python for everyday tasks


K

koch.mate

Hello,

I'm about held a short course with the title indicated in the subjects. The students are very experienced programmers of our company, with deep knoledge on C, C++, C#, Perl and similar languages, but very limited, or absolutely no knowledge on python.

what would you teach to such a group in 5x1.5 hours? I'm looking for the most interesting, unique topics, emphesizing python's strong points.

I have already a couple ideas:
- a general intro about tuples, lists, dicts, sets, and working with these
- functional programming tools, functools, itertools, lambda, map, filter
- wsgi, pickle

I'd appreciate a lot if you could add some ideas

thanks,
Mate
 
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S

Steven D'Aprano

Hello,

I'm about held a short course with the title indicated in the subjects.
The students are very experienced programmers of our company, with deep
knoledge on C, C++, C#, Perl and similar languages, but very limited, or
absolutely no knowledge on python.

what would you teach to such a group in 5x1.5 hours? I'm looking for the
most interesting, unique topics, emphesizing python's strong points.

I have already a couple ideas:
- a general intro about tuples, lists, dicts, sets, and working with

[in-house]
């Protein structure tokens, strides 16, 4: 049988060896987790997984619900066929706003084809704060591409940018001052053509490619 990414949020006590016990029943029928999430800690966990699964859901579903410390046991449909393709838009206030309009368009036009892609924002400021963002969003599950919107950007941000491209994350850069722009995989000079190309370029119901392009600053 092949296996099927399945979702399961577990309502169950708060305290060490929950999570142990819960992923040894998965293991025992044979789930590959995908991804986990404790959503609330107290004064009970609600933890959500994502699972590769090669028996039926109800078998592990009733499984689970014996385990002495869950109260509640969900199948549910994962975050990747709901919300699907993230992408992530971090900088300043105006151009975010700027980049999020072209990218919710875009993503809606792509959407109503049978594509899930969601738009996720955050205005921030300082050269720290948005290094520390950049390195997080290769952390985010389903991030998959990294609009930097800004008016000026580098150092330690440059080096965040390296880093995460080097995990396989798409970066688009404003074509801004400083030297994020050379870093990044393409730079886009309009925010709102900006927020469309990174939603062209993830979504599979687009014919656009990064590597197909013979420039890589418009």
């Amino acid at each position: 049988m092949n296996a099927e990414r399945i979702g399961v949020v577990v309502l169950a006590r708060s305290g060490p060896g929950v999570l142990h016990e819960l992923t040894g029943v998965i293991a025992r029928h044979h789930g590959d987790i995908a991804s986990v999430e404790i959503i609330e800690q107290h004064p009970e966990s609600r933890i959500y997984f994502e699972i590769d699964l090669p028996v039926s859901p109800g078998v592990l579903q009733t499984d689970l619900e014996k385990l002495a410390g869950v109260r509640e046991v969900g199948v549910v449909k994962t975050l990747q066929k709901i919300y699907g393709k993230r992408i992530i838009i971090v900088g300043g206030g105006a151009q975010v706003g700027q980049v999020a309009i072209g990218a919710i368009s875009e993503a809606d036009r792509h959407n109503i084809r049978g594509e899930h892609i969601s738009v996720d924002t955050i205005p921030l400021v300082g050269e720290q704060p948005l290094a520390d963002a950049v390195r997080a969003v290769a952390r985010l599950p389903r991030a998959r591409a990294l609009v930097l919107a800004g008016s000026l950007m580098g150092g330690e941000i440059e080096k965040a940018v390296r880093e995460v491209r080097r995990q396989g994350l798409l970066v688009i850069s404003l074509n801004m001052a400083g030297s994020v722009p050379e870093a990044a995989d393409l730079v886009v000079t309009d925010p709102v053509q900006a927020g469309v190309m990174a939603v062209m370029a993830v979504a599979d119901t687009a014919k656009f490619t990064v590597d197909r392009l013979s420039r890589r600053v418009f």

these - functional programming tools, functools, itertools, lambda,
map, filter - wsgi, pickle


Do you have any system administrators in the audience? If so, I'd show
the IPython shell, which includes a lot of custom "magic" to make it a
powerful shell as easy to use as bash. For example, compare the regular
Python REPL:

py> import os, glob
py> glob.glob(os.path.expanduser('~/lam*'))
['/home/steve/lambert.ods', '/home/steve/lambert.csv', '/home/steve/
lambertw.pdf', '/home/steve/lambert-v2.pdf', '/home/steve/lambert.txt']


with the IPython shell:

In [1]: ls ~/lam*
/home/steve/lambert.csv /home/steve/lambert.txt /home/steve/
lambertw.pdf
/home/steve/lambert.ods /home/steve/lambert-v2.pdf


You'll probably want to discuss the similarities and differences between
Python and other languages. In my experience, the most confusing part of
learning a new language is the things which are *almost* but not quite
the same, rather than those which are radically different. When things
are obviously different, you come in to it with no preconceived ideas.


* Python uses name binding, not variables at fixed locations;

* therefore there are no pointers (except under the hood, in the
implementation);

* but you won't miss them. Honest.

* Python uses "call by object sharing", which is exactly the same calling
convention that the Java people call "call by value" and Ruby people call
"call by reference". Here's an opinionated post I wrote some years ago
describing the differences:

https://mail.python.org/pipermail/tutor/2010-December/080505.html


* Python is not Java, and Java is not Python either:

http://dirtsimple.org/2004/12/python-is-not-java.html
http://dirtsimple.org/2004/12/java-is-not-python-either.html

* Everything in Python is an object. *Everything*. There is no
distinction between boxed and unboxed integers, for example, they're all
boxed.

* When I say everything, I mean it. Functions and methods are objects
too. So are classes, and yes, that means that you can inspect the class
of a class (the metaclass).

* Need high performance numeric computing? Python tools like numpy,
pandas, nltk and others are rapidly becoming *the* standard tool for
numeric and scientific computing: